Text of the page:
10. 10. Territorial profile of census results (contd) The level of administrative units to be presented in the tables could be a decisive factor in designing:  census methodologies (choosing between complete or sample enumeration, defining agricultural holding within the border of a region)  census tools e.g. questionnaires with special sections or annexes completed for each administrative unit where land and/or livestock is located (e.g. Armenia, Italy, Moldova, Romania, etc.). 10
  11. 11. Cross-tabulations • There are basic cross-tabulations presenting different types of summarized measures. • Two-way tables: census data are classified by two different items simultaneously, e.g.: the number of holdings classified by area of holding and livestock (by each area/livestock number class) the number of holdings classified by age of holder and area of holding (by each age/area class) • There are also more complex cross-tabulations like three- way tables (e.g. number of holdings classified by age of holder, area of holding and province). • For more details see WCA 2020, Table 2: Agricultural census essential items: recommended cross-tabulations. 11
  12. 12. Tabulations: census scope and coverage •Agricultural (crop and animal) production activities correspond to ISIC groups 011- 015. • Interpreted very broadly: agricultural, forestry and/or aquaculture and/or fisheries production activities. • Widened census: includes both agricultural and non-agricultural production households. • Community -level data collection in an agricultural census. • Tabulations with more details on some sub-populations of holdings (such as “large or special holdings”). 12
  13. 13. Tabulations: community-level data Community-level data in an agricultural census can be tabulated in two ways: • To summarize the characteristics of communities • To use as classification variables for tabulations against holding- level data, such as: number and area of holdings number of households and population. 13
  14. 14. Tabulations: community-level data (contd) Typical community-level classification variables are: • Access to urban centre • Risk of natural disasters • Economic status • Occurrence of seasonal food shortages • Presence of a periodic or permanent agricultural produce market • Access to veterinary services • Access to farm input trading centre • Access to credit institutions • Access to farmers’association • Presence of specific development projects. 14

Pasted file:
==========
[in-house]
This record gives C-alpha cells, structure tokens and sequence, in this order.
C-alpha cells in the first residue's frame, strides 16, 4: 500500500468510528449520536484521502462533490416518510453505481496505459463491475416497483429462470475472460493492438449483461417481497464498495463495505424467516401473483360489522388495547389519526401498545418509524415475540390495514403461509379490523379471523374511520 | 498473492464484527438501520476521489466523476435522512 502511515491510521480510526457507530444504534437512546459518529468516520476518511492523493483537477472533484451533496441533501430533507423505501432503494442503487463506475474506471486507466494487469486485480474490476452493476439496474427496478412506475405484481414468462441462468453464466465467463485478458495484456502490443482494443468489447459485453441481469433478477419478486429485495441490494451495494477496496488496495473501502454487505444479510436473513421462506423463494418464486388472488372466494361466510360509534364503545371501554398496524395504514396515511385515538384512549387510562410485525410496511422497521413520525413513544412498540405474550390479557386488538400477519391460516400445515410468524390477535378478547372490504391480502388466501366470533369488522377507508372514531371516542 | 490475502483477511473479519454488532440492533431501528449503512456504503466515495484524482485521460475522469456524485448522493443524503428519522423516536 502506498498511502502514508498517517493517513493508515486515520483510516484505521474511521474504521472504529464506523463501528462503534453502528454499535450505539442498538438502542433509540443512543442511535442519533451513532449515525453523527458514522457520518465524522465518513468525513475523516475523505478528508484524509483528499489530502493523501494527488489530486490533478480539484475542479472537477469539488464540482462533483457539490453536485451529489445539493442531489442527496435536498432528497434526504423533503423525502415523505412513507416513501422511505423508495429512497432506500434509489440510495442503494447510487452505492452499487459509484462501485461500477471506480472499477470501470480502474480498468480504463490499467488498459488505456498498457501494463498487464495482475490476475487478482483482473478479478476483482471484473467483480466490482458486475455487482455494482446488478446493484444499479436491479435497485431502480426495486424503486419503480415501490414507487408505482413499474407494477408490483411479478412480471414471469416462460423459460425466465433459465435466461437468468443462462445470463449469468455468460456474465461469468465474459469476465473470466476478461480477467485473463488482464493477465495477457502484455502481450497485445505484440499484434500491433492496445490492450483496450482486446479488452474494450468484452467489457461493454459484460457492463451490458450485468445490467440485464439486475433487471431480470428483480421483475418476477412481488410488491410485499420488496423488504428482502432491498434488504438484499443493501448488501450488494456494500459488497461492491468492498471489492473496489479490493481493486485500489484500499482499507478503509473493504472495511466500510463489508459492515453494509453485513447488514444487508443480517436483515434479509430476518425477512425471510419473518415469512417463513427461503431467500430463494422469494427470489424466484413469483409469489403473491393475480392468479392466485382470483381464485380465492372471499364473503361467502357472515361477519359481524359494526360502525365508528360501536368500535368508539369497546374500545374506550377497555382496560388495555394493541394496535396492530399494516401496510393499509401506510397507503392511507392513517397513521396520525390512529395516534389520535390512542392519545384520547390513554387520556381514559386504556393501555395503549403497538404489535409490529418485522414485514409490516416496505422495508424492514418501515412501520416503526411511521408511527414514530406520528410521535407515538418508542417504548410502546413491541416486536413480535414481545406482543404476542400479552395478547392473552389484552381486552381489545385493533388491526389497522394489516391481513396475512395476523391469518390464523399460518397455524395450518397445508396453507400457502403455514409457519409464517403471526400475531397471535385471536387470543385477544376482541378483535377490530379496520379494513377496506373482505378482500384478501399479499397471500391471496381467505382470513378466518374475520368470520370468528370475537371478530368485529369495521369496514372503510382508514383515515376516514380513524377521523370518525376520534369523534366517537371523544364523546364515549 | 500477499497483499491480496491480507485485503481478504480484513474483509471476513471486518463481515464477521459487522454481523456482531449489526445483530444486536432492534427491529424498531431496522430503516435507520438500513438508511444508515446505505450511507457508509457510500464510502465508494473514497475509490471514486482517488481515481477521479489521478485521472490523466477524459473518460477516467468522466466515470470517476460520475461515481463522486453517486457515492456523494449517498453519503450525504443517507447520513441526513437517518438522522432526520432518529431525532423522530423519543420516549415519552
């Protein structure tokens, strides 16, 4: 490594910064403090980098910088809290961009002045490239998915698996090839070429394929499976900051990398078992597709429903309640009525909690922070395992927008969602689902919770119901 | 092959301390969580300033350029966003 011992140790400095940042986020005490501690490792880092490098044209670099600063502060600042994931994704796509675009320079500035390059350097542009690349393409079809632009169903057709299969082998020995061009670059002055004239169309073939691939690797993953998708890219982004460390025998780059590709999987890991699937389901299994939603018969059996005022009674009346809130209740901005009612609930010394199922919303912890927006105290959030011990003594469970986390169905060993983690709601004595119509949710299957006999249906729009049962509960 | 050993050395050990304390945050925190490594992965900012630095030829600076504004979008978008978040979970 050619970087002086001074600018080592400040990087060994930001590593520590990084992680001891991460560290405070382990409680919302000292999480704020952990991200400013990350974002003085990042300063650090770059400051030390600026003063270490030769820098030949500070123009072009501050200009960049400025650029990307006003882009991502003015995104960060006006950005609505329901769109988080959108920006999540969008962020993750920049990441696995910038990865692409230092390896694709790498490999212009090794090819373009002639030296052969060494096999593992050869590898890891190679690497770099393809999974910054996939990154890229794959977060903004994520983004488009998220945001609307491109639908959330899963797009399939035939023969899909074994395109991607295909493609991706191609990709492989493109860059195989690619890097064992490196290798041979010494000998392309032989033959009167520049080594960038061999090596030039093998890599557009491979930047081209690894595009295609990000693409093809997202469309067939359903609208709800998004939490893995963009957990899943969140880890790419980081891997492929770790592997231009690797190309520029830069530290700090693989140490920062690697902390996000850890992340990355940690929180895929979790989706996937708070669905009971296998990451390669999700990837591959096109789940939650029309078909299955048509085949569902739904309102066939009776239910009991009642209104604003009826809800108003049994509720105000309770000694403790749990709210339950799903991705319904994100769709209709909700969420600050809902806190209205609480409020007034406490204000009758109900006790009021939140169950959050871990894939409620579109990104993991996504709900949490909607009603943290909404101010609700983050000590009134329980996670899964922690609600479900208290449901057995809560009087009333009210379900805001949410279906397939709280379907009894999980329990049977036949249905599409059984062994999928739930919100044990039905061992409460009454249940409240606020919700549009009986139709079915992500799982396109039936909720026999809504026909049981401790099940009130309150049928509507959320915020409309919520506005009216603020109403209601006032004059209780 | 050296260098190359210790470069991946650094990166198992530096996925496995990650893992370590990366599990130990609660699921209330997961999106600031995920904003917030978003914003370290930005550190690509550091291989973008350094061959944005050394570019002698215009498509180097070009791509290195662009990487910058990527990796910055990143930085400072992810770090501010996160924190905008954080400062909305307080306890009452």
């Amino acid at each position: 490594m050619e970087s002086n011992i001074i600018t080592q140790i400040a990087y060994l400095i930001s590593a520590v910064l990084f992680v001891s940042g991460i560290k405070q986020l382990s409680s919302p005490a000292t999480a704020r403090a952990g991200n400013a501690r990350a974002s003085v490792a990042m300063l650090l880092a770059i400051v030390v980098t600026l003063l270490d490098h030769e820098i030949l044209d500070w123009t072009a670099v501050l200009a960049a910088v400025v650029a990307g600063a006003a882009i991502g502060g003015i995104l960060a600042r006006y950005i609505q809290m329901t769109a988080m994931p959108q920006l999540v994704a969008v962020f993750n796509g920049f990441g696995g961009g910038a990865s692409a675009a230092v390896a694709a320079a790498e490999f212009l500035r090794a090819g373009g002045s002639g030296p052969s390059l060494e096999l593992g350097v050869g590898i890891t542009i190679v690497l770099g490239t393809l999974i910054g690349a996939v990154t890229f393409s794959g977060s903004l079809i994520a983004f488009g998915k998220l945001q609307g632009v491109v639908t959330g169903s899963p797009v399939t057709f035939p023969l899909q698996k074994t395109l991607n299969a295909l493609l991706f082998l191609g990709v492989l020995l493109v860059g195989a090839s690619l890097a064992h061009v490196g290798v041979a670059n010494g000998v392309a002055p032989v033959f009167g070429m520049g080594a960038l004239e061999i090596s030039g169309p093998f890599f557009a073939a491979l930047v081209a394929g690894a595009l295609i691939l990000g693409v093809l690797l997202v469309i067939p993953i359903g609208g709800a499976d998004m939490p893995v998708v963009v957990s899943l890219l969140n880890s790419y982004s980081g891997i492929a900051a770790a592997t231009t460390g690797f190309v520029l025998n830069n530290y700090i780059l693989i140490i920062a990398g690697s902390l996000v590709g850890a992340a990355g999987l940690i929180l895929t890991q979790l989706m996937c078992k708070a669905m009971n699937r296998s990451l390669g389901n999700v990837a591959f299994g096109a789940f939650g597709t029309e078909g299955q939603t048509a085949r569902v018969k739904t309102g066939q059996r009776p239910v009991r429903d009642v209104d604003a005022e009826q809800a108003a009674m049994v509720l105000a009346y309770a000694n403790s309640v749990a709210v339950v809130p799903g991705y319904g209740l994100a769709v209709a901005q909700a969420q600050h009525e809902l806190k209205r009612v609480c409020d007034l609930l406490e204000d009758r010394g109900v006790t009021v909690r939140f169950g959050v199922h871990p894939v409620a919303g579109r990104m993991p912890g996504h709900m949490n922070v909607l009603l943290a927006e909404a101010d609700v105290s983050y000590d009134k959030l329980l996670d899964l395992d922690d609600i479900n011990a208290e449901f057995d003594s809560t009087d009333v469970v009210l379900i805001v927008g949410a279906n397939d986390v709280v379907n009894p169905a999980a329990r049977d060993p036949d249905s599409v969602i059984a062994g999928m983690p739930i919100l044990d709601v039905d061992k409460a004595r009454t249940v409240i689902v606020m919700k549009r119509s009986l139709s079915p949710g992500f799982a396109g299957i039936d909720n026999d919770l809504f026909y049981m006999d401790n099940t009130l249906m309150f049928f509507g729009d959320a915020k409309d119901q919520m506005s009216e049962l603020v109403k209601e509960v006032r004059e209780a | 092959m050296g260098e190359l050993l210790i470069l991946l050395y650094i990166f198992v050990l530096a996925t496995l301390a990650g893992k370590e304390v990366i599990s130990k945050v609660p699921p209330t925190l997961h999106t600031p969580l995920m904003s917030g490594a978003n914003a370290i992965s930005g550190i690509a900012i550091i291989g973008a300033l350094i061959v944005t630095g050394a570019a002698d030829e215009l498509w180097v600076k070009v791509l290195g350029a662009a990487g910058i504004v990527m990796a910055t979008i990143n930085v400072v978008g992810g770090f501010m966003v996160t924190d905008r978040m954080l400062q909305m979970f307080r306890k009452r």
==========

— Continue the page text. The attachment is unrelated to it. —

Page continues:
15. 15. Dissemination - key stage of a census  Dissemination is one of key stages of the census process where the census data are made available to users and long- term preservation is ensured  Main purpose of the census - meeting users needs for data through provision of structural data on agriculture  Dissemination strategy of census results  Dissemination plan  Large consultations with main stakeholders  Ensure access to a wide range of relevant data  Supply a variety of products  Technologies/Dissemination Media 15
  16. 16. Dissemination - key stage of a census (contd) • Timely results • Contribute to users/ stakeholders’ extended use and trust in census results. • Census Metadata • Explanation of inconsistencies between census results and other data sources  Quality Assurance (relevance, accuracy and relibility, coherence and comparability (including international comparability), timeliness and punctuality, accessibility and clarity, confidentiality, etc.) 16
  17. 17. Metadata • Metadata (“data about data”) provide information about one or more aspects of the data • Should include quality measures • Metadata help users:  understand what the data are measuring and how they have been created,  prevent them from misunderstanding the data and helps to promote appropriate use of the data  understand the quality of data by providing information about the data collection process  better interpret and use the census results. 17
  18. 18. Dissemination products and services  Reports: o Report on preliminary results o Report on final results o Analytical/thematic reports o Report on quality evaluation (including results of PES) o Technical report  Data products and services: o Tabulated data o Providing access to macro-databases and to micro- databases  Other products: o Brochures and flyers o Atlases and other geographic products 18
  19. 19. Dissemination products and services (contd)  Use of GIS to provide easy and user-friendly access to census data in user-relevant formats.  Interactive products:  allow for complex maps and visualizations, various cross- tabulations, and other customized data queries,  enable users to access census data themselves, and build their own customized tables or spatially configure data outputs according to varying spatial requirements. 19